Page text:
People and processesChange ManagementCounteracting candidate self-deselection in the UK Civil Service

Counteracting candidate self-deselection in the UK Civil Service

Ali Shalfrooshan, Managing R&D Consultant at PSI Talent Measurement, explains how technology is helping the UK Civil Service recruit from a wider pool to improve diversity across the organisation.

One of the challenges of improving diversity is to prevent individuals from self-deselection. People who think that a specific career path, role or organisation isn’t for them, even though they might have the talent. Improving diversity is a major objective of the Civil Service, an organisation with an ambition to become the most inclusive employer in the United Kingdom by 2020.

The brief was to create assessments that would be accessible and engaging for all candidates. The solution was a series of multimedia Situational Judgement Tests (SJTs) that explore how someone is likely to behave in workplace situations similar to those they would encounter on the job.

Real-world insight

SJTs are an opportunity for an employer to find out more about candidates’ behaviour and approach – quickly, without bias and in high volume. At the same time, they give candidates an immersive experience of what it would be like to work for an organisation.

The SJTs for the Civil Service needed to reflect the vast array of job functions and roles, to make each test relevant to the applicant. Over 200 job descriptions were reviewed and we carried-out over 60 deep dive interviews with experts looking at what different roles involved and what behaviors were required. Scenarios were then developed reflecting the most common challenges, tasks and situations candidates would experience in post. These situations were then thoroughly tested by over 4,000 Civil Servants internally and over 10,000 people externally to ensure they were realistic and relevant.

Increased accessibility

As well as being realistic, multimedia SJTs are more inclusive and accessible than other assessment types, making the recruitment process much fairer. Using a mobile-first design that is accessible to best practice standards means that candidates are able to complete SJTs remotely. Assistive technologies also make tests more accessible to individuals from lower socio-economic backgrounds and candidates with disabilities.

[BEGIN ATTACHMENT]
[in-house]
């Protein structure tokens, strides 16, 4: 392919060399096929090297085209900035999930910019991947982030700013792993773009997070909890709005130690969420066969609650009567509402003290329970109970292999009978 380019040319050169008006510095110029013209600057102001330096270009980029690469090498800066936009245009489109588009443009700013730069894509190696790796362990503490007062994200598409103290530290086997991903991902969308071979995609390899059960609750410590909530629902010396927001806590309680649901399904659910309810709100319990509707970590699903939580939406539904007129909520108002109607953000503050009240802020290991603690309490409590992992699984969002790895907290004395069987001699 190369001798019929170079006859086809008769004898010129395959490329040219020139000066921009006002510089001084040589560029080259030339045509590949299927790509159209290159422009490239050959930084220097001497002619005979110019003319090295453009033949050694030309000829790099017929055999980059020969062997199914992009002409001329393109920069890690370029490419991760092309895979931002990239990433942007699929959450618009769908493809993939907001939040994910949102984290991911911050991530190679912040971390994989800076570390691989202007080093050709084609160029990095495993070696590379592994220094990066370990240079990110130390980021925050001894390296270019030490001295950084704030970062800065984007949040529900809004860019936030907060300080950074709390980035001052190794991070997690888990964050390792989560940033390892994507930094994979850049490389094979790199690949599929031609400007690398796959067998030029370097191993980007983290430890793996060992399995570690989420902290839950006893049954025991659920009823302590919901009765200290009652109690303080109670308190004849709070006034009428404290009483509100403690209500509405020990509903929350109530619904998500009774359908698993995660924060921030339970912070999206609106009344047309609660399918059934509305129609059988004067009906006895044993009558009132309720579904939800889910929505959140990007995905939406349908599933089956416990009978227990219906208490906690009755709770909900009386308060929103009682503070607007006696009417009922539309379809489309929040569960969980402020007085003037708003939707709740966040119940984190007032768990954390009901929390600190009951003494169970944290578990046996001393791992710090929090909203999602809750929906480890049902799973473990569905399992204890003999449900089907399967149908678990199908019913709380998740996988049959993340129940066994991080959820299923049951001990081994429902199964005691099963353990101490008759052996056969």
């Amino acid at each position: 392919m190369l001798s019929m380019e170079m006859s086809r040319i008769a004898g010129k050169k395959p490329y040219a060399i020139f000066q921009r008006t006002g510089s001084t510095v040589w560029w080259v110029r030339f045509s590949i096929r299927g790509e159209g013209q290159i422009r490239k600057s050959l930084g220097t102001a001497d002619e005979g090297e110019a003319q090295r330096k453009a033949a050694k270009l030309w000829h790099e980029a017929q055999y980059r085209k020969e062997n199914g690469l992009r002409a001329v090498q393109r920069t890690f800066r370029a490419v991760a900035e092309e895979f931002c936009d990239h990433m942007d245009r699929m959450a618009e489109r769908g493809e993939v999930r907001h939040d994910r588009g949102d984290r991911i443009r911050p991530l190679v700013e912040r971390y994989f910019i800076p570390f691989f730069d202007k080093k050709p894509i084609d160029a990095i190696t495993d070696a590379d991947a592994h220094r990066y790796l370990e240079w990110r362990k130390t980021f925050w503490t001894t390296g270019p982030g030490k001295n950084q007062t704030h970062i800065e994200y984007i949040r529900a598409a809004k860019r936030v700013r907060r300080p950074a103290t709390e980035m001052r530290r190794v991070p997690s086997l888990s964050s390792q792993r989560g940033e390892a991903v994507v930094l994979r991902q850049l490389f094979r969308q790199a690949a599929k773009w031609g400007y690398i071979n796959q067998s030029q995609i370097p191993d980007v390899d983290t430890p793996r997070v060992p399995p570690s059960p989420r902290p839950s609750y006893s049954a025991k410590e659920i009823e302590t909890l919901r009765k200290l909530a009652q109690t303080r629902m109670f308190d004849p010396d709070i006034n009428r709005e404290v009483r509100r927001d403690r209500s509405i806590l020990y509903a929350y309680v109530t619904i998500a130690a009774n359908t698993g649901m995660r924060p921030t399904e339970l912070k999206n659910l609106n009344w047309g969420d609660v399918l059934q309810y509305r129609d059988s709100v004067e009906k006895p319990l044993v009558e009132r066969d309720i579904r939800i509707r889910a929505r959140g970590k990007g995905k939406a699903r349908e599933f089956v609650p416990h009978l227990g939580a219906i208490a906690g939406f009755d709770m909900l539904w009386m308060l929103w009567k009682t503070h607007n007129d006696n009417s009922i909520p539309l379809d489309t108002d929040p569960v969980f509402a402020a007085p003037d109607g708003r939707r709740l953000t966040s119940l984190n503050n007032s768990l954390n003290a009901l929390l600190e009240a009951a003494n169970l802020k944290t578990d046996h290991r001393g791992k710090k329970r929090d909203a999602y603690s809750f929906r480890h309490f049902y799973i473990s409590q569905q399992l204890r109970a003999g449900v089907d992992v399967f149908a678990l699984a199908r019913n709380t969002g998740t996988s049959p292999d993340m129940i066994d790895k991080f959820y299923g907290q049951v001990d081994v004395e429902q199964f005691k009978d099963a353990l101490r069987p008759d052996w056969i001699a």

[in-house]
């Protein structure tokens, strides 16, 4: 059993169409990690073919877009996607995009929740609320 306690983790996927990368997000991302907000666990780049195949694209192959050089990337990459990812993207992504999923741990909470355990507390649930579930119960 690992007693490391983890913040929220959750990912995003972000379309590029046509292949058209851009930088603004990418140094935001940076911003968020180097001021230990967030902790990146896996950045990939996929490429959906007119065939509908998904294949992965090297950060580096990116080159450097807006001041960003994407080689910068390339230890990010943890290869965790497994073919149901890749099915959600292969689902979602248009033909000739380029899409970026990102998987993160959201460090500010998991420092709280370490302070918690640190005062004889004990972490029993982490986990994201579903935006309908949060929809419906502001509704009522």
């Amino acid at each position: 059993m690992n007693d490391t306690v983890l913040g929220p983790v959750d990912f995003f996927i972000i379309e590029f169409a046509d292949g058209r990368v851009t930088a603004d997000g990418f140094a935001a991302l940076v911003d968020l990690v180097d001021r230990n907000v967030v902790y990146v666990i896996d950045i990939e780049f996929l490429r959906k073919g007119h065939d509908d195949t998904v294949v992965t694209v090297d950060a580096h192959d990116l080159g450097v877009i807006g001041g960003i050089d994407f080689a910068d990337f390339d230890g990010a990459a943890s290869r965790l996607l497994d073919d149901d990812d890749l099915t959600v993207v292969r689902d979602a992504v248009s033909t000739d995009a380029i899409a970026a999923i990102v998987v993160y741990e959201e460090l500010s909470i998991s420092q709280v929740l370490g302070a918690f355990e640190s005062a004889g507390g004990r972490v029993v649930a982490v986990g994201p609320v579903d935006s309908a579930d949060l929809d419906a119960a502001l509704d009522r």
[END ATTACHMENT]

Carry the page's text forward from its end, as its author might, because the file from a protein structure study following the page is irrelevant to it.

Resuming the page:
Access to practice tests helps to reduce anxiety and provides an accurate sense of what behaviours and activities are being measured – and valued – by an organisation. In the case of the Civil Service, the number of requests for adjustments by disabled test takers has reduced by an incredible 80%, giving a clear message that the organisation is keen to appeal to all candidates.

Visual cues

A multimedia approach gives you the opportunity to visually communicate that your organisation is open to everyone. Different ethnicities, disabilities and regional accents were all represented in the actors selected for the Civil Service SJTs. Care was also taken to reflect diversity across the different junior and senior roles in the scenarios portrayed.

We visited Civil Service offices to observe the dress code and briefed the actors accordingly, so that candidates are able to see that the environment they would be working in isn’t completely formal. All of these elements give candidates an accurate insight into the organisation.

Communicate culture

Inclusiveness for the Civil Service is also reflected in how things are done. The cultural importance of drawing on a wide group of individuals to come up with a shared solution was something that needed to be reflected and assessed. So the task-based scenarios show a need to consult with different teams and pilot projects before full implementation.

In addition, SJTs make it easy to provide automatic feedback. This shows candidates what competencies they have been measured against and how they have performed. Giving people the opportunity to learn and develop if they want to reapply.

The results

Since the launch, multimedia SJTs for the Civil Service have been completed by over a quarter of a million applicants and saved over £3.5 million pounds in resources. These tests have helped to fill thousands of jobs in 40 different departments across six grades of seniority. Research has shown that SJTs are a reliable way of accurately predicting job performance, but when used with innovation and creatively they can also be used to recruit from a wider pool by showing candidates that your organisation has a genuine commitment to increasing diversity.

www.psionline.com/talent

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